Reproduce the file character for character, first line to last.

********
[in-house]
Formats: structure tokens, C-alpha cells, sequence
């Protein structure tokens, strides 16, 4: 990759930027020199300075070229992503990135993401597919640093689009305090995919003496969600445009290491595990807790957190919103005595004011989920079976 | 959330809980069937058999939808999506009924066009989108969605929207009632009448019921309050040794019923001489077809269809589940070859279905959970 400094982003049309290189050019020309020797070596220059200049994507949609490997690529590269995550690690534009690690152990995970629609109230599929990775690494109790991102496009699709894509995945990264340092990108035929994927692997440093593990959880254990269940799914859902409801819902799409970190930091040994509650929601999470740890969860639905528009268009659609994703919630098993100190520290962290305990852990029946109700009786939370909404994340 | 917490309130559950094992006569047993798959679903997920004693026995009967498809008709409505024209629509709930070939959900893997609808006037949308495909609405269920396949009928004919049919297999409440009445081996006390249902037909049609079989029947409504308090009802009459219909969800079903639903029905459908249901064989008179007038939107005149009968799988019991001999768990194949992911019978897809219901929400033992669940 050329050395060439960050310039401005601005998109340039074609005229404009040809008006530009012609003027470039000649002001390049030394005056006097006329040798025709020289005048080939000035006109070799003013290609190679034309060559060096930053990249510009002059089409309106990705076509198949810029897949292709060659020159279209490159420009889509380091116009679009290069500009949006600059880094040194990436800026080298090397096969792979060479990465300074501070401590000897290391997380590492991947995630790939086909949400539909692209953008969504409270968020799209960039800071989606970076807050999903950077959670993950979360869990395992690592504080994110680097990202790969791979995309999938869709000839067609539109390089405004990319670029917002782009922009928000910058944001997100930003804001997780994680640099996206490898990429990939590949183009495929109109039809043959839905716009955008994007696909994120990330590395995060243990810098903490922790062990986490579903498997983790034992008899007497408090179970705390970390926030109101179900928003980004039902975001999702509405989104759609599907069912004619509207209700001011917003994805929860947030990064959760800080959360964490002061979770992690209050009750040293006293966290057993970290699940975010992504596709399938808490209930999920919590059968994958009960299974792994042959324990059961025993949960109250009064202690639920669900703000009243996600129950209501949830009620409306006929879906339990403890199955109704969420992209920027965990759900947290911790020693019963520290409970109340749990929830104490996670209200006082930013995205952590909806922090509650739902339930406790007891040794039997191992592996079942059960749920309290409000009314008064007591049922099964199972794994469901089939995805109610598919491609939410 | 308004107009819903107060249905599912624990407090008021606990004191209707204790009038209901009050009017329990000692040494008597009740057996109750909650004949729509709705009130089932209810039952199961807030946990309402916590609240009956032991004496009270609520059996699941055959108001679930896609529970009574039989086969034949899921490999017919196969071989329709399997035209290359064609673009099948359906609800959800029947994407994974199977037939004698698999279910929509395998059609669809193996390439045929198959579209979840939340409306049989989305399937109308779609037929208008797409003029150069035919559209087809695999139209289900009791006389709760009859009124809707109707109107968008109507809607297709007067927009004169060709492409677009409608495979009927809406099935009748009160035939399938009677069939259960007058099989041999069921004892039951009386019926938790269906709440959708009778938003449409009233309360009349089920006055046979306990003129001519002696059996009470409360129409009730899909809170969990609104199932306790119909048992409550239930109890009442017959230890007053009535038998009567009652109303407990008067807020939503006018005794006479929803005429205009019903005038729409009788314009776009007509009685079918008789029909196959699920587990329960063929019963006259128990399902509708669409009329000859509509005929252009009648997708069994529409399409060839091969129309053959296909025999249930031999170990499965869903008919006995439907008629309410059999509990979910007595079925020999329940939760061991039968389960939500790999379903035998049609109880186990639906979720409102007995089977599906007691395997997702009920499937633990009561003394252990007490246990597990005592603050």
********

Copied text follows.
[in-house]
Formats: structure tokens, C-alpha cells, sequence
């Protein structure tokens, strides 16, 4: 990759930027020199300075070229992503990135993401597919640093689009305090995919003496969600445009290491595990807790957190919103005595004011989920079976 | 959330809980069937058999939808999506009924066009989108969605929207009632009448019921309050040794019923001489077809269809589940070859279905959970 400094982003049309290189050019020309020797070596220059200049994507949609490997690529590269995550690690534009690690152990995970629609109230599929990775690494109790991102496009699709894509995945990264340092990108035929994927692997440093593990959880254990269940799914859902409801819902799409970190930091040994509650929601999470740890969860639905528009268009659609994703919630098993100190520290962290305990852990029946109700009786939370909404994340 | 917490309130559950094992006569047993798959679903997920004693026995009967498809008709409505024209629509709930070939959900893997609808006037949308495909609405269920396949009928004919049919297999409440009445081996006390249902037909049609079989029947409504308090009802009459219909969800079903639903029905459908249901064989008179007038939107005149009968799988019991001999768990194949992911019978897809219901929400033992669940 050329050395060439960050310039401005601005998109340039074609005229404009040809008006530009012609003027470039000649002001390049030394005056006097006329040798025709020289005048080939000035006109070799003013290609190679034309060559060096930053990249510009002059089409309106990705076509198949810029897949292709060659020159279209490159420009889509380091116009679009290069500009949006600059880094040194990436800026080298090397096969792979060479990465300074501070401590000897290391997380590492991947995630790939086909949400539909692209953008969504409270968020799209960039800071989606970076807050999903950077959670993950979360869990395992690592504080994110680097990202790969791979995309999938869709000839067609539109390089405004990319670029917002782009922009928000910058944001997100930003804001997780994680640099996206490898990429990939590949183009495929109109039809043959839905716009955008994007696909994120990330590395995060243990810098903490922790062990986490579903498997983790034992008899007497408090179970705390970390926030109101179900928003980004039902975001999702509405989104759609599907069912004619509207209700001011917003994805929860947030990064959760800080959360964490002061979770992690209050009750040293006293966290057993970290699940975010992504596709399938808490209930999920919590059968994958009960299974792994042959324990059961025993949960109250009064202690639920669900703000009243996600129950209501949830009620409306006929879906339990403890199955109704969420992209920027965990759900947290911790020693019963520290409970109340749990929830104490996670209200006082930013995205952590909806922090509650739902339930406790007891040794039997191992592996079942059960749920309290409000009314008064007591049922099964199972794994469901089939995805109610598919491609939410 | 308004107009819903107060249905599912624990407090008021606990004191209707204790009038209901009050009017329990000692040494008597009740057996109750909650004949729509709705009130089932209810039952199961807030946990309402916590609240009956032991004496009270609520059996699941055959108001679930896609529970009574039989086969034949899921490999017919196969071989329709399997035209290359064609673009099948359906609800959800029947994407994974199977037939004698698999279910929509395998059609669809193996390439045929198959579209979840939340409306049989989305399937109308779609037929208008797409003029150069035919559209087809695999139209289900009791006389709760009859009124809707109707109107968008109507809607297709007067927009004169060709492409677009409608495979009927809406099935009748009160035939399938009677069939259960007058099989041999069921004892039951009386019926938790269906709440959708009778938003449409009233309360009349089920006055046979306990003129001519002696059996009470409360129409009730899909809170969990609104199932306790119909048992409550239930109890009442017959230890007053009535038998009567009652109303407990008067807020939503006018005794006479929803005429205009019903005038729409009788314009776009007509009685079918008789029909196959699920587990329960063929019963006259128990399902509708669409009329000859509509005929252009009648997708069994529409399409060839091969129309053959296909025999249930031999170990499965869903008919006995439907008629309410059999509990979910007595079925020999329940939760061991039968389960939500790999379903035998049609109880186990639906979720409102007995089977599906007691395997997702009920499937633990009561003394252990007490246990597990005592603050």